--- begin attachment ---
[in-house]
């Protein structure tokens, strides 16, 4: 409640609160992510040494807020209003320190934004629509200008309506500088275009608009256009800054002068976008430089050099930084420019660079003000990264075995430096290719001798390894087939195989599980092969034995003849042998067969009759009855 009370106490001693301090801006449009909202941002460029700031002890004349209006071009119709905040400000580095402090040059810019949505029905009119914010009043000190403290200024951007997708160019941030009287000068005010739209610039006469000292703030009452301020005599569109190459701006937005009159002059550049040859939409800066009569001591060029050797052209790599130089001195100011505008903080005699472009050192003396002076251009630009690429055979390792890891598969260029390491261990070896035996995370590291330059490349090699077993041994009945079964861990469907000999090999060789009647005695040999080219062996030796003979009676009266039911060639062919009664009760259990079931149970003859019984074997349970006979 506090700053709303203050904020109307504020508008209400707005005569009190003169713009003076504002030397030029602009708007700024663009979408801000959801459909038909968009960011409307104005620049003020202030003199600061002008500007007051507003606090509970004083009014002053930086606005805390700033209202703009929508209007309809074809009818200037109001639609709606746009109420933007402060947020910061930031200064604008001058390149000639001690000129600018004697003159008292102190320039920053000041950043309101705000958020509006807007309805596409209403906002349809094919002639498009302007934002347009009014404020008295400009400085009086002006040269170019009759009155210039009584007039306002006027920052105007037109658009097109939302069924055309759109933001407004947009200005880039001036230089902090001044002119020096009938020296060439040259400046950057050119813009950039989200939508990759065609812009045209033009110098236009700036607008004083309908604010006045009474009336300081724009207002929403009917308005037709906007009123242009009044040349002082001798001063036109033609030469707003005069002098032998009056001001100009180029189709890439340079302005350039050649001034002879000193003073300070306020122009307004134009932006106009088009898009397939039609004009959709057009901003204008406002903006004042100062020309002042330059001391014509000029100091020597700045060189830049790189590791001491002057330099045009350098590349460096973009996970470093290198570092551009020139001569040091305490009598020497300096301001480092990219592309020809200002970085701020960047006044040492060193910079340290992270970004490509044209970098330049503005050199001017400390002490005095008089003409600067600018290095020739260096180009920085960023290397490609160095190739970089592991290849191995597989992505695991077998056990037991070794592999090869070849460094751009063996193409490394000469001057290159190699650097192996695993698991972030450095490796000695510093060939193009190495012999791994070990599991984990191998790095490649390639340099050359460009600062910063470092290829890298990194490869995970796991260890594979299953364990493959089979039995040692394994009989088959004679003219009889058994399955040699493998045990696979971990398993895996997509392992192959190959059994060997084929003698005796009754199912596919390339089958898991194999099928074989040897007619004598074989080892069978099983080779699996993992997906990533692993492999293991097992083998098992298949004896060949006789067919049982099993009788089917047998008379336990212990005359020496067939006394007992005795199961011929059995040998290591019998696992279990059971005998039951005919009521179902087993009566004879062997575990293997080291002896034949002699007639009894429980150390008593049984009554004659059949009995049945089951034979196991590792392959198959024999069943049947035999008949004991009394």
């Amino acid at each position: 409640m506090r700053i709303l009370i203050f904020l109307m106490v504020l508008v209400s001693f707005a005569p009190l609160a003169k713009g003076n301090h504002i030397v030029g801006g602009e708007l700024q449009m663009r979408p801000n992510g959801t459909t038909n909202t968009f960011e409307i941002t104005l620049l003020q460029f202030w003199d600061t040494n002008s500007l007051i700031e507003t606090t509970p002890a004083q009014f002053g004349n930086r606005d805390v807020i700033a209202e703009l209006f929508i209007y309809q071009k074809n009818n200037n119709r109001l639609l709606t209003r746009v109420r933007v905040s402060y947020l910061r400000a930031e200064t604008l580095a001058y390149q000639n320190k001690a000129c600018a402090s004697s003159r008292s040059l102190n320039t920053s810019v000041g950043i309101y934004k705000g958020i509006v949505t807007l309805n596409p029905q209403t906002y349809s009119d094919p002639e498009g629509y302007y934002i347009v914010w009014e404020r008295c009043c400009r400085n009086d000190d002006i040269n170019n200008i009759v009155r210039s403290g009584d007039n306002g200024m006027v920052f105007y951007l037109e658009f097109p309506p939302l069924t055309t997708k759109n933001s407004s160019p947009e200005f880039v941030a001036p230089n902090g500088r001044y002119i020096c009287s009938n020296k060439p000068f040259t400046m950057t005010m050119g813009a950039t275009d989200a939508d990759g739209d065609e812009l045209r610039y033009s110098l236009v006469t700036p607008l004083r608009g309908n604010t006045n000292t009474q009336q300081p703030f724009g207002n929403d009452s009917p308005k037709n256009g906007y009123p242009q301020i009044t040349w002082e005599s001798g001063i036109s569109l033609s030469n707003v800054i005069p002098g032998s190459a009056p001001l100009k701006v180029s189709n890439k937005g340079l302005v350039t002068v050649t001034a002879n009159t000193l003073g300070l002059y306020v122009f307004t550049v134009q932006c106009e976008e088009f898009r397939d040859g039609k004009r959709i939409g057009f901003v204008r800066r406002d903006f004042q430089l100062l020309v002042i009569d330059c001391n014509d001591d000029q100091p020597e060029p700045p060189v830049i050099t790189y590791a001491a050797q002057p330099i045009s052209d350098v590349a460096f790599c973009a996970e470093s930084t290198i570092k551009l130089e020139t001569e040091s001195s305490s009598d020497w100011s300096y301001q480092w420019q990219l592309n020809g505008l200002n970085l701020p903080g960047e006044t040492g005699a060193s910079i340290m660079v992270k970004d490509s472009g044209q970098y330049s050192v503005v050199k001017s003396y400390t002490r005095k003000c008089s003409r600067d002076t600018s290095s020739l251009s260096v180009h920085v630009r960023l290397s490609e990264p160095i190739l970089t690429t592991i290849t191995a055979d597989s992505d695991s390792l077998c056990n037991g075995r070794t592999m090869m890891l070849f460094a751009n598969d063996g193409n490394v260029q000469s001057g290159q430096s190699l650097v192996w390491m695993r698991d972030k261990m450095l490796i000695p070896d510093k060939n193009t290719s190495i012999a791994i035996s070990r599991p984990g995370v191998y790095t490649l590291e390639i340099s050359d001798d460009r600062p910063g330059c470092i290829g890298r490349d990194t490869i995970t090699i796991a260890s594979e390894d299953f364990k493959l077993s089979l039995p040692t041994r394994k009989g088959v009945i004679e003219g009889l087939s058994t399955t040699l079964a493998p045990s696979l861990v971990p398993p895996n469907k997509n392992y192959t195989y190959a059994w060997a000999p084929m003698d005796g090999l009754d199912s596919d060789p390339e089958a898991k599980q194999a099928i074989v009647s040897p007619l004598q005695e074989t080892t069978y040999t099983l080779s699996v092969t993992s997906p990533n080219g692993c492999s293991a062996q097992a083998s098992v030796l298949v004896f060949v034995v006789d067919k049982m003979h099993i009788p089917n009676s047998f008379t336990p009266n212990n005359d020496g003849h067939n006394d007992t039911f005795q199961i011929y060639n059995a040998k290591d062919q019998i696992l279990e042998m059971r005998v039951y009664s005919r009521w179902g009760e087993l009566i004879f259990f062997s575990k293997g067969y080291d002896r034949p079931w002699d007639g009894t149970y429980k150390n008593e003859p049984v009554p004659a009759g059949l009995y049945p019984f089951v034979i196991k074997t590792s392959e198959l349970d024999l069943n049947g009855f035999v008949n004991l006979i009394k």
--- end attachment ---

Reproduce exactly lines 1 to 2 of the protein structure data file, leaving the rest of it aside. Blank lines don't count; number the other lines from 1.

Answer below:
[in-house]
């Protein structure tokens, strides 16, 4: 409640609160992510040494807020209003320190934004629509200008309506500088275009608009256009800054002068976008430089050099930084420019660079003000990264075995430096290719001798390894087939195989599980092969034995003849042998067969009759009855 009370106490001693301090801006449009909202941002460029700031002890004349209006071009119709905040400000580095402090040059810019949505029905009119914010009043000190403290200024951007997708160019941030009287000068005010739209610039006469000292703030009452301020005599569109190459701006937005009159002059550049040859939409800066009569001591060029050797052209790599130089001195100011505008903080005699472009050192003396002076251009630009690429055979390792890891598969260029390491261990070896035996995370590291330059490349090699077993041994009945079964861990469907000999090999060789009647005695040999080219062996030796003979009676009266039911060639062919009664009760259990079931149970003859019984074997349970006979 506090700053709303203050904020109307504020508008209400707005005569009190003169713009003076504002030397030029602009708007700024663009979408801000959801459909038909968009960011409307104005620049003020202030003199600061002008500007007051507003606090509970004083009014002053930086606005805390700033209202703009929508209007309809074809009818200037109001639609709606746009109420933007402060947020910061930031200064604008001058390149000639001690000129600018004697003159008292102190320039920053000041950043309101705000958020509006807007309805596409209403906002349809094919002639498009302007934002347009009014404020008295400009400085009086002006040269170019009759009155210039009584007039306002006027920052105007037109658009097109939302069924055309759109933001407004947009200005880039001036230089902090001044002119020096009938020296060439040259400046950057050119813009950039989200939508990759065609812009045209033009110098236009700036607008004083309908604010006045009474009336300081724009207002929403009917308005037709906007009123242009009044040349002082001798001063036109033609030469707003005069002098032998009056001001100009180029189709890439340079302005350039050649001034002879000193003073300070306020122009307004134009932006106009088009898009397939039609004009959709057009901003204008406002903006004042100062020309002042330059001391014509000029100091020597700045060189830049790189590791001491002057330099045009350098590349460096973009996970470093290198570092551009020139001569040091305490009598020497300096301001480092990219592309020809200002970085701020960047006044040492060193910079340290992270970004490509044209970098330049503005050199001017400390002490005095008089003409600067600018290095020739260096180009920085960023290397490609160095190739970089592991290849191995597989992505695991077998056990037991070794592999090869070849460094751009063996193409490394000469001057290159190699650097192996695993698991972030450095490796000695510093060939193009190495012999791994070990599991984990191998790095490649390639340099050359460009600062910063470092290829890298990194490869995970796991260890594979299953364990493959089979039995040692394994009989088959004679003219009889058994399955040699493998045990696979971990398993895996997509392992192959190959059994060997084929003698005796009754199912596919390339089958898991194999099928074989040897007619004598074989080892069978099983080779699996993992997906990533692993492999293991097992083998098992298949004896060949006789067919049982099993009788089917047998008379336990212990005359020496067939006394007992005795199961011929059995040998290591019998696992279990059971005998039951005919009521179902087993009566004879062997575990293997080291002896034949002699007639009894429980150390008593049984009554004659059949009995049945089951034979196991590792392959198959024999069943049947035999008949004991009394």